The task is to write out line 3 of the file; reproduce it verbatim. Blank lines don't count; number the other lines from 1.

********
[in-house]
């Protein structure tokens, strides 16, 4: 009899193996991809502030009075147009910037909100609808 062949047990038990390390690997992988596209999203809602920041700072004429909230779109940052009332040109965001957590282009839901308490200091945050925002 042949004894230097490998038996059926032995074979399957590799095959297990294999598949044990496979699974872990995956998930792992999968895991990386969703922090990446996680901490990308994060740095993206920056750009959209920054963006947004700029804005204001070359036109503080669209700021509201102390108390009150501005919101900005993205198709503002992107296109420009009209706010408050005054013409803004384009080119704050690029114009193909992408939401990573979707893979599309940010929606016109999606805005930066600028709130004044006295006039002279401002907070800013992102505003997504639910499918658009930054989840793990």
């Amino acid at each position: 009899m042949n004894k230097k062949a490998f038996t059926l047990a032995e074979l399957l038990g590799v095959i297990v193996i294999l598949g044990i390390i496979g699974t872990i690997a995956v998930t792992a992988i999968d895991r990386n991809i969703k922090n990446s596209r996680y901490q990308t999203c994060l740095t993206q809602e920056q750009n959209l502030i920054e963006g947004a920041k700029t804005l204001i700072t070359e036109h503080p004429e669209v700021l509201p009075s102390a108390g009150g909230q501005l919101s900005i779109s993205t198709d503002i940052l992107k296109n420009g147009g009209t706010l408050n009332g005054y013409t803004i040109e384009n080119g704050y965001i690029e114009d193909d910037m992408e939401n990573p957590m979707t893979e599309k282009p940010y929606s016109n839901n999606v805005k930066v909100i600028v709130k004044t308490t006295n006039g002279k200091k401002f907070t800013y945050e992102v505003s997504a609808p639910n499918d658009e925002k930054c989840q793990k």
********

């Amino acid at each position: 009899m042949n004894k230097k062949a490998f038996t059926l047990a032995e074979l399957l038990g590799v095959i297990v193996i294999l598949g044990i390390i496979g699974t872990i690997a995956v998930t792992a992988i999968d895991r990386n991809i969703k922090n990446s596209r996680y901490q990308t999203c994060l740095t993206q809602e920056q750009n959209l502030i920054e963006g947004a920041k700029t804005l204001i700072t070359e036109h503080p004429e669209v700021l509201p009075s102390a108390g009150g909230q501005l919101s900005i779109s993205t198709d503002i940052l992107k296109n420009g147009g009209t706010l408050n009332g005054y013409t803004i040109e384009n080119g704050y965001i690029e114009d193909d910037m992408e939401n990573p957590m979707t893979e599309k282009p940010y929606s016109n839901n999606v805005k930066v909100i600028v709130k004044t308490t006295n006039g002279k200091k401002f907070t800013y945050e992102v505003s997504a609808p639910n499918d658009e925002k930054c989840q793990k």